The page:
400,000 Israelis have already been vaccinated against the flu

400,000 Israelis have already been vaccinated against the flu

The Israeli health system estimates that significant sections of the public will not be vaccinated against seasonal flu, according to a presentation that took place Tuesday at the Knesset. However, according to the Health Ministry there will be enough vaccines available.

The Knesset State Audit Committee discussed Israel’s preparation for the coming winter on Tuesday morning. During the discussion, which was chaired by MK Ofer Shelah, the manager of the Health Ministry’s Epidemiological Center, Emilia Anis, said that some 400,000 people have already been vaccinated against flu this year – a record – although Israel has still not received all of the vaccine doses it ordered. “There will be no shortage of flu vaccines,” Anis said. “More and more doses are coming all the time.”There is a global shortage of flu vaccines this year, due to increased demand amid fear of contracting flu and COVID-19. As such, already over the summer, it was reported that the manufacturers had only approved about half of the vaccines ordered by the health funds.

Last week, Angela Irony, chief nursing and medical centers officer for the Maccabi Health Fund, told The Jerusalem Post that her organization had ordered 1.2 million vaccines, but was only able to secure 900,000 doses for its 2.3 million members.

Fearing that most people at risk may not be able to receive a vaccination if there is a mad rush, the Health Ministry has issued a list stating who should have priority. There are 15 risk categories, ranked from one (highest risk) to 15. People 65 and older top the list, followed by those with pre-existing and chronic conditions or those who are obese. Others high in line include medical staff, babies and pregnant women.At the Knesset, a representative of the Comptroller’s office said that this year it will be even more important to ensure that healthcare workers are vaccinated since they work with patients with weak immune systems. He said that in 2013, about 34% of healthcare workers were vaccinated, which is significantly lower than the average in other OECD countries. Prof. Zeev Feldman, chairman of the State Physicians Association, said that the Health Ministry promised that any medical worker who wants to be vaccinated will have access to the flu vaccine.Anis said that her team would be meeting on Wednesday to begin discussions about a protocol and list of priority recipients for the coronavirus vaccine, as well as a protocol for how to administer the flu and coronavirus vaccines at the same time, if that becomes relevant.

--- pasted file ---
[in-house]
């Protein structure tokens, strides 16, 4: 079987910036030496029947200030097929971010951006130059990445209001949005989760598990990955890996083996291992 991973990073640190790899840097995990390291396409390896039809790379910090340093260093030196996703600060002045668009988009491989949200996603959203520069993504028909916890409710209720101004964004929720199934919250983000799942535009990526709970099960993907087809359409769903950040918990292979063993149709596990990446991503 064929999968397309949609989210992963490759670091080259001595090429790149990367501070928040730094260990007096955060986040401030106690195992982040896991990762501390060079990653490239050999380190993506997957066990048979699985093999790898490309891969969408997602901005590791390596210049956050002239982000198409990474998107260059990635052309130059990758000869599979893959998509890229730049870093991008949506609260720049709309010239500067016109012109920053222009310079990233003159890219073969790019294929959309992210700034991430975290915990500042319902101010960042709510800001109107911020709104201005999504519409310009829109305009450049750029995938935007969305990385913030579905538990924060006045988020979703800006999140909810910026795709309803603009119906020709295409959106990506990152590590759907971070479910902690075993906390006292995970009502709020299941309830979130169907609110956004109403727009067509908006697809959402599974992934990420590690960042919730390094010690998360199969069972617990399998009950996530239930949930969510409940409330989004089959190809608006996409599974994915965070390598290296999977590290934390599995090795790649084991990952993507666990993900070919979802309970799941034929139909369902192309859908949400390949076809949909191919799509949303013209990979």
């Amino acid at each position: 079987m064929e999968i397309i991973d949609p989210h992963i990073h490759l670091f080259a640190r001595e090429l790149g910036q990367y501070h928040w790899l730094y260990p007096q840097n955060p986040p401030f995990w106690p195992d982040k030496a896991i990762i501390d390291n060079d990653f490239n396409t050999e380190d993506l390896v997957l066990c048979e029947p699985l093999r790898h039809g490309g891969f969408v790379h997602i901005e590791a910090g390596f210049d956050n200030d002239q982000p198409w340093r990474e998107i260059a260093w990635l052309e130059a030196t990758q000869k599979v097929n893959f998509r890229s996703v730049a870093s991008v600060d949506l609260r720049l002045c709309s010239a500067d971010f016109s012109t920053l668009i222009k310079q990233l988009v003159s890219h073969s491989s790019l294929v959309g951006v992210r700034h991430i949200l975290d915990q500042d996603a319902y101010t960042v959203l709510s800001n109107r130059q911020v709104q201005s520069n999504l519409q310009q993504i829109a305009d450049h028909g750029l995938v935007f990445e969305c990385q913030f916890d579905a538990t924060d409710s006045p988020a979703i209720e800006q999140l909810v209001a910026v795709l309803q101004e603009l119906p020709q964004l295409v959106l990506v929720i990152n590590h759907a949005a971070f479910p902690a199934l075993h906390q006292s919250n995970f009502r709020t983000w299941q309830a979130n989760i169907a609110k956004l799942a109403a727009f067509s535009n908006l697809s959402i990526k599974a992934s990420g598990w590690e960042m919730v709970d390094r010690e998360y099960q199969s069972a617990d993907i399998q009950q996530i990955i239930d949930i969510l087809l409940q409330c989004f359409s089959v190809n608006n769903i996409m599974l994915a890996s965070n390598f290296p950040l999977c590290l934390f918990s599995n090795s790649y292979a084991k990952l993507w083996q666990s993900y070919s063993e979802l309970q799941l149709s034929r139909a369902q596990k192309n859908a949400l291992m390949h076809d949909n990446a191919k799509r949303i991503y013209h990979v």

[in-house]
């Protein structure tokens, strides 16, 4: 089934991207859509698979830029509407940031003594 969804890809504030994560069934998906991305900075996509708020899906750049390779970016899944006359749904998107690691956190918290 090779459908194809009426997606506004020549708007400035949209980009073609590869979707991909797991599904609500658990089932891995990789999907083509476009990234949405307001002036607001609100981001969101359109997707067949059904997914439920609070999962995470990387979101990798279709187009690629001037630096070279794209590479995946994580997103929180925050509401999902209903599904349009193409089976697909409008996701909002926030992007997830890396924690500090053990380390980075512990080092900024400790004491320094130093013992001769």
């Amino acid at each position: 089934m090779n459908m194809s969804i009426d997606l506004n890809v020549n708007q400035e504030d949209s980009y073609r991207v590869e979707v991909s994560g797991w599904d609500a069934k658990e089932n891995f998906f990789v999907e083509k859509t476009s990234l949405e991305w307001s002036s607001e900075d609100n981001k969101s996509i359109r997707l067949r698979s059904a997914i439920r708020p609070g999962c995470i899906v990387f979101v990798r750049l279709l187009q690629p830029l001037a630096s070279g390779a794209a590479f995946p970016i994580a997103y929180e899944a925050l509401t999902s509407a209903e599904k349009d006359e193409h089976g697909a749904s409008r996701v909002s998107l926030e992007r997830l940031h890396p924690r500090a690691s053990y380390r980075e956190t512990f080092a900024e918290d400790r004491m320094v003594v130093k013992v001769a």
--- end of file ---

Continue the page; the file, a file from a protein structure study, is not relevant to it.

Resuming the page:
One of the concerns that have been expressed by the hospitals is that they will have a difficult time distinguishing between flu and COVID-19 patients, which have similar symptoms. In order to identify and triage patients to the right department quickly, they will require fast testing.

Israel recently rolled out the FDA-approved Sofia coronavirus test, which is performed using only respiratory specimens collected from individuals who are suspected of having coronavirus. This innovative technology provides results within 15 minutes. The country is also considering purchasing a new 18-minute coronavirus test that would be run on the country’s existing Roche Diagnostics analyzer machines, which are available in almost every Health Fund and hospital lab.

There is also a 30-second coronavirus test being jointly developed by Israel and India that is expected to be ready within weeks, according to Israeli Ambassador to India Ron Malka, who spoke to the Indian news agency PTI earlier this month.

Anis stressed that she does not believe there will be a shortage of flu vaccines for those most in need. She added that the World Health Organization is putting together guidelines for the medical community on how to handle an influx of flu and coronavirus patients at the same time. The protocol, of course, begins with testing any patient who displays systems for coronavirus.

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